(April 3, 1911 - December 4, 1980) Poland - U.S.A.
Stella Walsh was born in Wierzchowina, Poland, as Stanislawa Walasiewiczowna, but her parents moved to Cleveland when she was two years old. She changed her name to Stella Walsh when she entered school, and became a high school star in Cleveland.
She set 11 world records and was a dominant sprinter of the 1930s and 1940s, the winner of 41 U.S. Championships in various events. Competing for Poland at the 1932 Olympics she won gold in the 100-meter dash.
At the Berlin Olympics of 1936 she lost at 100 meters to her bitter rival Helen Stephens; a controversy followed when Walsh's supporters hinted that Stephens was too fast to be a woman. (German doctors examined Stephens and announced she was in fact female).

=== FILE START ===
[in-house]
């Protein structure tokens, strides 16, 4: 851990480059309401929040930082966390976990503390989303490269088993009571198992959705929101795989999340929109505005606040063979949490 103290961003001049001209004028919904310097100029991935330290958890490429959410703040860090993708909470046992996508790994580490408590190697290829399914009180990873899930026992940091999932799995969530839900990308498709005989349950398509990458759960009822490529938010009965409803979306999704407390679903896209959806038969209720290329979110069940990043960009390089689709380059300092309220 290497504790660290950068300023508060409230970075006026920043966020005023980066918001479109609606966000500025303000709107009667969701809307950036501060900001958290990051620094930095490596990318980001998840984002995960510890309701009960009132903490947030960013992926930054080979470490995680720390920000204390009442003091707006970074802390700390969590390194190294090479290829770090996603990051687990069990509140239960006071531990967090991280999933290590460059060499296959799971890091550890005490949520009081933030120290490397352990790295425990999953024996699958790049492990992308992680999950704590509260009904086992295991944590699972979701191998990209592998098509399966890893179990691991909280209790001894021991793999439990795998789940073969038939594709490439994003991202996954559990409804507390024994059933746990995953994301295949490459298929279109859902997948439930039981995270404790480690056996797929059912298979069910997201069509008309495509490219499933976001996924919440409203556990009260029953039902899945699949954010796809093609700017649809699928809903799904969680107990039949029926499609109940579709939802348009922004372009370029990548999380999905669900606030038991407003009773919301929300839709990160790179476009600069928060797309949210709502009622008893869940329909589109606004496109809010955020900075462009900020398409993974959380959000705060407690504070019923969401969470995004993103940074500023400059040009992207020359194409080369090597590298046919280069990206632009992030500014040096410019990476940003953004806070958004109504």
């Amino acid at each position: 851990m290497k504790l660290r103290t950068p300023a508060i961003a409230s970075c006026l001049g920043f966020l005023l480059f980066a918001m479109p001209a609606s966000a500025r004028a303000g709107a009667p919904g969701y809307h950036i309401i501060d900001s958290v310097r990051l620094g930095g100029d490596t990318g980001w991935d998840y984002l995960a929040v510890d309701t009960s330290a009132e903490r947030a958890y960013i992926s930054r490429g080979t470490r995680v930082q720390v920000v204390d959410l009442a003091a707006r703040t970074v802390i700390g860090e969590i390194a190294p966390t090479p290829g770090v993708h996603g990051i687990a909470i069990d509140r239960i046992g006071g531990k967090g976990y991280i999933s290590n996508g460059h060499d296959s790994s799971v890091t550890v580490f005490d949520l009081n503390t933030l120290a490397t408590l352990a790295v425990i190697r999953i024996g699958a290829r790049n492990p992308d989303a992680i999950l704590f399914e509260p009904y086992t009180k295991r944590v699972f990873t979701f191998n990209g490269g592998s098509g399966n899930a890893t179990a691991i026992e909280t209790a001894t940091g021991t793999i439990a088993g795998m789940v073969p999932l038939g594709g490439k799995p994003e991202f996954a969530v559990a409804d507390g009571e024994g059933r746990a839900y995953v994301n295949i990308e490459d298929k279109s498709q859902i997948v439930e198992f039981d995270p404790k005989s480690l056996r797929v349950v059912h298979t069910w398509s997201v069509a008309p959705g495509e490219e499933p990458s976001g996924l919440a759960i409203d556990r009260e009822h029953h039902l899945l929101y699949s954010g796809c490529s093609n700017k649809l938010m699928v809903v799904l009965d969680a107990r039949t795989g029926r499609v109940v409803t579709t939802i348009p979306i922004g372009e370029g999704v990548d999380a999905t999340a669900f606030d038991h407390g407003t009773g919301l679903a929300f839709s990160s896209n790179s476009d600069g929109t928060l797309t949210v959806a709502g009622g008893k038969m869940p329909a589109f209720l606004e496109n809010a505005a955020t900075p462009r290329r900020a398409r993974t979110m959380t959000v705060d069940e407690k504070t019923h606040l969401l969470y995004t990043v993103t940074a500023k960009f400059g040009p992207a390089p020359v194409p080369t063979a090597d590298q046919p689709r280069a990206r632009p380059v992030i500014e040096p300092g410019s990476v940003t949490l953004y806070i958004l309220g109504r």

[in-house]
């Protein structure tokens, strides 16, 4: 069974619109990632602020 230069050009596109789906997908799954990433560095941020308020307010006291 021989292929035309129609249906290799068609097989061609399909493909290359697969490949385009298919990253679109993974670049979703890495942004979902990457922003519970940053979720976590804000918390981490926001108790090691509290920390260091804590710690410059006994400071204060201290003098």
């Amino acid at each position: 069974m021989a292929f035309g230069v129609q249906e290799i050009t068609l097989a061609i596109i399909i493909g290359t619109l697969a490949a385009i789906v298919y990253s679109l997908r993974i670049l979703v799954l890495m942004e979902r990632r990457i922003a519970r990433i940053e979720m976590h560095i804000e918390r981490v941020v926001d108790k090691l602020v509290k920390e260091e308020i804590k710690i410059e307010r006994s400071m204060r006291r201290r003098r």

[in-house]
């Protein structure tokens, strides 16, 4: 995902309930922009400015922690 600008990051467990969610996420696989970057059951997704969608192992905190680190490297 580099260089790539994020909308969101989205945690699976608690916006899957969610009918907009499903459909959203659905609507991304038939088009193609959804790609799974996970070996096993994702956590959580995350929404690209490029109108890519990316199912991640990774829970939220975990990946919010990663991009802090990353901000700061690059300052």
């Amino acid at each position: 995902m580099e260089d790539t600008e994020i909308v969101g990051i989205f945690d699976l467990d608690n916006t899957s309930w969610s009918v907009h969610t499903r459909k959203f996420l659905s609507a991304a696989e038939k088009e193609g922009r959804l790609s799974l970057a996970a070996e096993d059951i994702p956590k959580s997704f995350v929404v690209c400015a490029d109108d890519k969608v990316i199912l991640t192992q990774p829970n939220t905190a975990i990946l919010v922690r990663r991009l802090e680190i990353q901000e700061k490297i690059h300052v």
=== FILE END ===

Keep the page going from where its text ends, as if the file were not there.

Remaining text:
She became a U.S. citizen in 1947, marrying with a US man. Walsh continued to compete as an amateur until 1954 and was inducted into the U.S. Track and Field Hall of Fame in 1975.
Accidentally killed by a stray bullet at a Cleveland shopping center in 1981 during robbery attempt, the autopsy surprised everyone by showing that Walsh was neither male nor female, but had male sex organs (non-functioning) and both male and female chromosomes, a condition known as mosaicism.